As long as you finish while the school has accreditation it's OK. If you see they are losing it your senior year, transfer before they lose it. This is a long process, and if you follow up you will know where the school stands.
I don't think that you would have a problem if you make it clear that you acquired the degree "fair and square" before the school ever had any accreditation problems.
I'd be pissed, no doubt, but I am trying to think like an employer and I think you'll be OK. But I must say, do you know how bad a school has to be to lose it accreditation? I go to a really crappy school that just pased with flying colors.
Double check me, but where it really matters is that the school may no longer be eligible for federal aid (which means you can't use your Pell grant there, and you can't use your Stafford loans there--you can't use any of Uncle Sam's money there).
If you go to a name brand school, it turns some heads. If you go to an obscure school, well, for an employer a degree from a crappy college is a degree, and they aren't going to care exactly which crappy college you went to.
Now, if you are a science major and are going for a career in the sciences, it's a little different, and they may dig, they may scrutinize your education, but if you are humanities major you'll probably be fine from an employment standpoint.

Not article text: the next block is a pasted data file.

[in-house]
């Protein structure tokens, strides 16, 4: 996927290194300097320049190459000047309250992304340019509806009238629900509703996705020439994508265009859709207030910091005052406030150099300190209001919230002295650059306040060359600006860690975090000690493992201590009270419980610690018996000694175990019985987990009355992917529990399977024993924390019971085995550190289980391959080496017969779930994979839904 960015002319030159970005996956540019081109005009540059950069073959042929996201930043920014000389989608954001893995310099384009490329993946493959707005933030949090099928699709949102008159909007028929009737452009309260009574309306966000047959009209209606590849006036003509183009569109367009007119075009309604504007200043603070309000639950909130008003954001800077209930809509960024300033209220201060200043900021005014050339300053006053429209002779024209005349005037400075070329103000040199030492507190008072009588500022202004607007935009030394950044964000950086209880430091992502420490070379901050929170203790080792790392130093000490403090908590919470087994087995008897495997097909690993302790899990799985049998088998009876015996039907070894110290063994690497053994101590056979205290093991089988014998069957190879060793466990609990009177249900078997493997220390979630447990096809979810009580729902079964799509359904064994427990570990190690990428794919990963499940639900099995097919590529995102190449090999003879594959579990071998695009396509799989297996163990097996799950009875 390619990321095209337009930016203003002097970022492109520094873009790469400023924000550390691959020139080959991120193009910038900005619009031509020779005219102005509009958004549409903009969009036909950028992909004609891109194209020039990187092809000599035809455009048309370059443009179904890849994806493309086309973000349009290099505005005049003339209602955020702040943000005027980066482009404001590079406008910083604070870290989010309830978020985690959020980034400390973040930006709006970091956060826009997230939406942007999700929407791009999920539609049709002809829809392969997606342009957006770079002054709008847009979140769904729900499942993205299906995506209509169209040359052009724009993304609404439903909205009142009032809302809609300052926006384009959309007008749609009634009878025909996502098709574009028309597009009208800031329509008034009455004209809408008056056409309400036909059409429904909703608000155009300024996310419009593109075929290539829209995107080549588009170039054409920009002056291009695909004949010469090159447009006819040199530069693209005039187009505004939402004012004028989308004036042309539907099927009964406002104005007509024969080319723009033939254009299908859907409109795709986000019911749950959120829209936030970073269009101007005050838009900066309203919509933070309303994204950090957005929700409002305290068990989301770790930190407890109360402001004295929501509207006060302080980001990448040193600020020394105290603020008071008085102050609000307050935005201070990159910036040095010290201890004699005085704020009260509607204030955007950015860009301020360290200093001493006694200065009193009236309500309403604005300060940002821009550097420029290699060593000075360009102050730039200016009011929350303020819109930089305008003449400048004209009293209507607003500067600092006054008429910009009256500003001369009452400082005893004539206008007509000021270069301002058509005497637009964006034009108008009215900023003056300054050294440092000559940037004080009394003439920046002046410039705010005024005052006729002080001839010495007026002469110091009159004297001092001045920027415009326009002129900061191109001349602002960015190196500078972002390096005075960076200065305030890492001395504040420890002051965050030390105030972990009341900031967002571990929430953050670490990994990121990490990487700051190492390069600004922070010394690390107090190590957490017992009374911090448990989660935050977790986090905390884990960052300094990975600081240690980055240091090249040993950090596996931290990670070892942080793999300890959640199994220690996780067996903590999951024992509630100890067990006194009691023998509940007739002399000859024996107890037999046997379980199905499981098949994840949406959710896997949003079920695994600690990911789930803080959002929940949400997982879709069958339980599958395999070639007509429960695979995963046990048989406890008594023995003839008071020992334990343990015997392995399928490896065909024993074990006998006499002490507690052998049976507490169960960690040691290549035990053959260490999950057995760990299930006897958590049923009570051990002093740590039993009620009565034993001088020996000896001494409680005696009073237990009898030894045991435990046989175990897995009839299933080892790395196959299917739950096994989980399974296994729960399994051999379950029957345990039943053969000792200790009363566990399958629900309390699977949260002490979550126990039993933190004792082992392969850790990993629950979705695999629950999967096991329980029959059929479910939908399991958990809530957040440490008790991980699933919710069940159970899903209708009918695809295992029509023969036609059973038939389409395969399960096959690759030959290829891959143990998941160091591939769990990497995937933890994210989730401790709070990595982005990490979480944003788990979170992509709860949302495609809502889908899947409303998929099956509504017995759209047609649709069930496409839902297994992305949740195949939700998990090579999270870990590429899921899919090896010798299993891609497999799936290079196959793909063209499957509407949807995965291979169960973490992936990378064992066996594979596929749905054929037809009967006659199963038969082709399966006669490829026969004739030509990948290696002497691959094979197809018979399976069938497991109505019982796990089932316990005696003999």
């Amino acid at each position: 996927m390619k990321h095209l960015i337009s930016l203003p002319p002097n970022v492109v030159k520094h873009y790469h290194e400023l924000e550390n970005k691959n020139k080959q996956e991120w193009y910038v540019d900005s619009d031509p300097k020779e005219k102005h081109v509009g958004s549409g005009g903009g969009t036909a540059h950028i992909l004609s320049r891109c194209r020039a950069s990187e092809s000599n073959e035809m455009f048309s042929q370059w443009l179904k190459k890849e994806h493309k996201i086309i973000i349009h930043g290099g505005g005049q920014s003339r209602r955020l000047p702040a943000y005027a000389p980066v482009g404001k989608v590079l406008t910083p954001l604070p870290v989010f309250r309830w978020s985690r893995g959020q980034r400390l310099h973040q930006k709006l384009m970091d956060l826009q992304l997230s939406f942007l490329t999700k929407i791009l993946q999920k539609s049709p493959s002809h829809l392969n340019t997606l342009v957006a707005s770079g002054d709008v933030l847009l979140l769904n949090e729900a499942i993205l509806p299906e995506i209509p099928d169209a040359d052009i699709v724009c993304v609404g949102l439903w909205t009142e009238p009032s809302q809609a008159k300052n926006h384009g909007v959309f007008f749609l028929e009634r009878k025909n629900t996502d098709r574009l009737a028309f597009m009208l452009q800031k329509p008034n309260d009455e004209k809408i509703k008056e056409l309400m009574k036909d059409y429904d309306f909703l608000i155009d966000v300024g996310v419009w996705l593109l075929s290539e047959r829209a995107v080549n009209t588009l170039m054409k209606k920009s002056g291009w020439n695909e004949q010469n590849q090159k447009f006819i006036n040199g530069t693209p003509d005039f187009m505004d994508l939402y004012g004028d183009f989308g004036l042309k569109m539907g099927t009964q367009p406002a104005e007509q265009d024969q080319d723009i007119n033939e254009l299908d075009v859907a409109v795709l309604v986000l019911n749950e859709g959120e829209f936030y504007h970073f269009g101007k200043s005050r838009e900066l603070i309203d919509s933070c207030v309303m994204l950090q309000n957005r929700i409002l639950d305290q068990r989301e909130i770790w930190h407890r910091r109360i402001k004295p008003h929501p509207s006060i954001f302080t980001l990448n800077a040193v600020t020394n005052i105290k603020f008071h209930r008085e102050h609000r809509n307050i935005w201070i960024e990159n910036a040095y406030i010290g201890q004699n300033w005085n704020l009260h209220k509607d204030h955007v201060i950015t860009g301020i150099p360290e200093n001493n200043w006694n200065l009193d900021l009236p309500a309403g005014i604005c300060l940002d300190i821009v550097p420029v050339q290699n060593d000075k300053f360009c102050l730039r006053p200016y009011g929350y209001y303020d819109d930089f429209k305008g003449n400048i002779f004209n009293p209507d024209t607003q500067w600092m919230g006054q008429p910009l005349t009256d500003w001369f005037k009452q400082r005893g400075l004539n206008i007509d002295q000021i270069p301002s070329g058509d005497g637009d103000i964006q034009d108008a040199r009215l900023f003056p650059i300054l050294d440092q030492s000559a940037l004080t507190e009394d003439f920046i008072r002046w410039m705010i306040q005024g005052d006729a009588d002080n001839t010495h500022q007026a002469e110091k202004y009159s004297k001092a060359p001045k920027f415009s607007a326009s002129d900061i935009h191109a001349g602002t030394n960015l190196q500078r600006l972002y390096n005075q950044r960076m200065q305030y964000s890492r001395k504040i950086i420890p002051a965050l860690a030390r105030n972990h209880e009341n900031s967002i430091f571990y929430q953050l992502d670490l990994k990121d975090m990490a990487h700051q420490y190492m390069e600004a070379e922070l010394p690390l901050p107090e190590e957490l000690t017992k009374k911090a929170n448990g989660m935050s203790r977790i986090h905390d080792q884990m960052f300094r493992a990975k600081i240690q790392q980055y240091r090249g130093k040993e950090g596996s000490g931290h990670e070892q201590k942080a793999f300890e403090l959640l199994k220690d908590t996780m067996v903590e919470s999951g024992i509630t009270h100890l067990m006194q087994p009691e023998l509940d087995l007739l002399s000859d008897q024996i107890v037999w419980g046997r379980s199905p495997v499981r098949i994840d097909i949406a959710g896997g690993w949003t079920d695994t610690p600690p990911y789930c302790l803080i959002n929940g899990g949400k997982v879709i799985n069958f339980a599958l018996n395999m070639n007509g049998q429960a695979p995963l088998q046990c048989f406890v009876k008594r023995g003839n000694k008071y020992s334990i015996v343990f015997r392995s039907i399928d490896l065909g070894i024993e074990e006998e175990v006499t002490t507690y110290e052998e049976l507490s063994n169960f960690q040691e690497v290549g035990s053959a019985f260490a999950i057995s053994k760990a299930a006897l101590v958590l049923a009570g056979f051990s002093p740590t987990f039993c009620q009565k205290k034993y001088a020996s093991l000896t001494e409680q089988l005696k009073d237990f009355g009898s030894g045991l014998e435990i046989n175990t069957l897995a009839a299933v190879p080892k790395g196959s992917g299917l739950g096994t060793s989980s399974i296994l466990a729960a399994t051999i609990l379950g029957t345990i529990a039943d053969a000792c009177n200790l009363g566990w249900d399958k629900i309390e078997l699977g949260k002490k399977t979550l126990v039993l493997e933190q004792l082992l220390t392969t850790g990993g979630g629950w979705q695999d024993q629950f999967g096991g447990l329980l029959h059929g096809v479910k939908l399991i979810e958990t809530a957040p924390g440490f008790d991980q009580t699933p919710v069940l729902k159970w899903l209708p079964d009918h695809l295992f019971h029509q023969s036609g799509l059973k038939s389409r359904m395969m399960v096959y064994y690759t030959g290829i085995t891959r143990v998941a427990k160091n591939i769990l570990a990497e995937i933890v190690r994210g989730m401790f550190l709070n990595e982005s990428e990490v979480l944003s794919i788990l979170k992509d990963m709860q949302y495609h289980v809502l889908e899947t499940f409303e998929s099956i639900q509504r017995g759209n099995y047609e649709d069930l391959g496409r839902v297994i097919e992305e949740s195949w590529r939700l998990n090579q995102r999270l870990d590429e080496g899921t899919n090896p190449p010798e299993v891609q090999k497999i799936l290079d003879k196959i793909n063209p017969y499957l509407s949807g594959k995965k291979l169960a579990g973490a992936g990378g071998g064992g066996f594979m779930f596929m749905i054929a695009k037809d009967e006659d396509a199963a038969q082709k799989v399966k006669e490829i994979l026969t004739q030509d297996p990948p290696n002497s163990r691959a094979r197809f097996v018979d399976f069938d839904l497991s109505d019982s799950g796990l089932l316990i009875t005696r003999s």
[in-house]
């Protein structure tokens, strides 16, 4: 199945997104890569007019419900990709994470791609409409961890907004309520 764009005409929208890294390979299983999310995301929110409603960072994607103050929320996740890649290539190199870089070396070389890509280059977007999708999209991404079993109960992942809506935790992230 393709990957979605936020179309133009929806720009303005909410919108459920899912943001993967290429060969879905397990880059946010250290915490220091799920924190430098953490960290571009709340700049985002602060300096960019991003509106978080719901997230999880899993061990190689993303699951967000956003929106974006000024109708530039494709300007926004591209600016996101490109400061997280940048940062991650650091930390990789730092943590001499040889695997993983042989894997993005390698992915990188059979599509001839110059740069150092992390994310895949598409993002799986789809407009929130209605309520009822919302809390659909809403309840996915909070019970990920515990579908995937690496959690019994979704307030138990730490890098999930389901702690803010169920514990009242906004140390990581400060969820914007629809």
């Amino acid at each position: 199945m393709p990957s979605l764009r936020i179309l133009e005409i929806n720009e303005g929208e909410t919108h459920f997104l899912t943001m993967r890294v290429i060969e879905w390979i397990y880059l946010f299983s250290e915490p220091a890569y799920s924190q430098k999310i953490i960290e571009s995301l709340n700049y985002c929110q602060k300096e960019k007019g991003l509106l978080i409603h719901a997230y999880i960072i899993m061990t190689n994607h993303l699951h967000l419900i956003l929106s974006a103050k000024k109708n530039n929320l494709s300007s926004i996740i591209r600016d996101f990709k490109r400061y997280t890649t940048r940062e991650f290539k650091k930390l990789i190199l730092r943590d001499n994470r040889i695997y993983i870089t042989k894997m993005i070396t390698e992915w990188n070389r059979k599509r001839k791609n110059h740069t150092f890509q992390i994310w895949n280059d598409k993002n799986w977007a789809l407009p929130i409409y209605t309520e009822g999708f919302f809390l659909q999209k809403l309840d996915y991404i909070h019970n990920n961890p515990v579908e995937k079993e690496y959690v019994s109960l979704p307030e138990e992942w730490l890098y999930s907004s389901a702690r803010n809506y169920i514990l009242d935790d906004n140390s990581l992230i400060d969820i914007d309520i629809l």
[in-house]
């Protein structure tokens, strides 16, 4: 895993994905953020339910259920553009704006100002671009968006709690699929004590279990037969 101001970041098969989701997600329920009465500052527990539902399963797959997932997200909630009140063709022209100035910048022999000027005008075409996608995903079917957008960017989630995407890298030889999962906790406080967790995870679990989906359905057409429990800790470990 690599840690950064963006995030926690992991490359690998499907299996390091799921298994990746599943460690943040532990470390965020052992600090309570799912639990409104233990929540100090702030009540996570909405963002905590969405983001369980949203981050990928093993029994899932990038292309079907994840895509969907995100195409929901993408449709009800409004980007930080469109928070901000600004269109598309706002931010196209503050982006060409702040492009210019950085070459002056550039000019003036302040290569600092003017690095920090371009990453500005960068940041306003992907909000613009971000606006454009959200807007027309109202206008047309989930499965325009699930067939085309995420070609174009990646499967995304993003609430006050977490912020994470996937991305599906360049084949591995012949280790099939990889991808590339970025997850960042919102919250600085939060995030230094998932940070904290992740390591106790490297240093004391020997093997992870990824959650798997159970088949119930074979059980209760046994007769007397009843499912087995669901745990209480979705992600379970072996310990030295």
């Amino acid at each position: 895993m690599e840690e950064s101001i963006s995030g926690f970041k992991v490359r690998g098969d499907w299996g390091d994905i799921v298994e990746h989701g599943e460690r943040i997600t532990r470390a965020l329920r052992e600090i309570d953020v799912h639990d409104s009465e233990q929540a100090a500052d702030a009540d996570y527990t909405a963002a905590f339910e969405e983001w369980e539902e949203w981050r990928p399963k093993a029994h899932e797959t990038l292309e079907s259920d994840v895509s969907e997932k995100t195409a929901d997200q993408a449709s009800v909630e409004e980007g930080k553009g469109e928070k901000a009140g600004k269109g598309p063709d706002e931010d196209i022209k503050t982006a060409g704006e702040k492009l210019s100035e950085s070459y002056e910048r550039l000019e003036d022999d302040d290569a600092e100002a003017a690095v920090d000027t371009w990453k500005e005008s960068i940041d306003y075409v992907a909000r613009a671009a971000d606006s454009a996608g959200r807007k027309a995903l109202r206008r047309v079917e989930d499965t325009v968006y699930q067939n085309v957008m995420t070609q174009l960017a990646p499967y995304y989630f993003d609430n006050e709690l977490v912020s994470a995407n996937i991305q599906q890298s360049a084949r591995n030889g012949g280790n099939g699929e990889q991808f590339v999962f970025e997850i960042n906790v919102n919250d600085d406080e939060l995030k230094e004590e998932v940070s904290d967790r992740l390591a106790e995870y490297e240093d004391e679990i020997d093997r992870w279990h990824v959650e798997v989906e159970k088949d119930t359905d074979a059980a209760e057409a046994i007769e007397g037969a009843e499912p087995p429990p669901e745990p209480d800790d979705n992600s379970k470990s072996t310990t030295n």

The truth is that higher education is a big lie meant to preserve the status quo and keep low-income people down. I happen to know that most graduates aren't in a better position that any other 21-year-old to succeed. They haven't learned a skill, and the professed value of a liberal arts education (critical thinking and reasoning skill) is lost on them, it's bull ploppy. I mean, for people who spent their education hung over, cheating, and with fingers in their ears. These kids can't wipe their own butts, much less reason or think critically, and The Man loves it that way.
The average business doesn’t trust a college grad to write a simple business letter, they have to train them the same as they would any 21-year-old, degree or no degree. It's a big lie.
The curriculum at most schools is a joke. It's all about that piece of paper that says you are probably white and probably well off. Or at least that you are prepared to play The Man's game of school debt and working for health insurance.
All they want is cube fodder, the new indentured servants. You show up for your interview and tell them you have your piece of paper and they probably won't question it. It's just a filter so that in this era of "equal opportunity" they can still exclude who they want to.
i agree with kitty! i met people who graduated from there and they liked the school! good luck!
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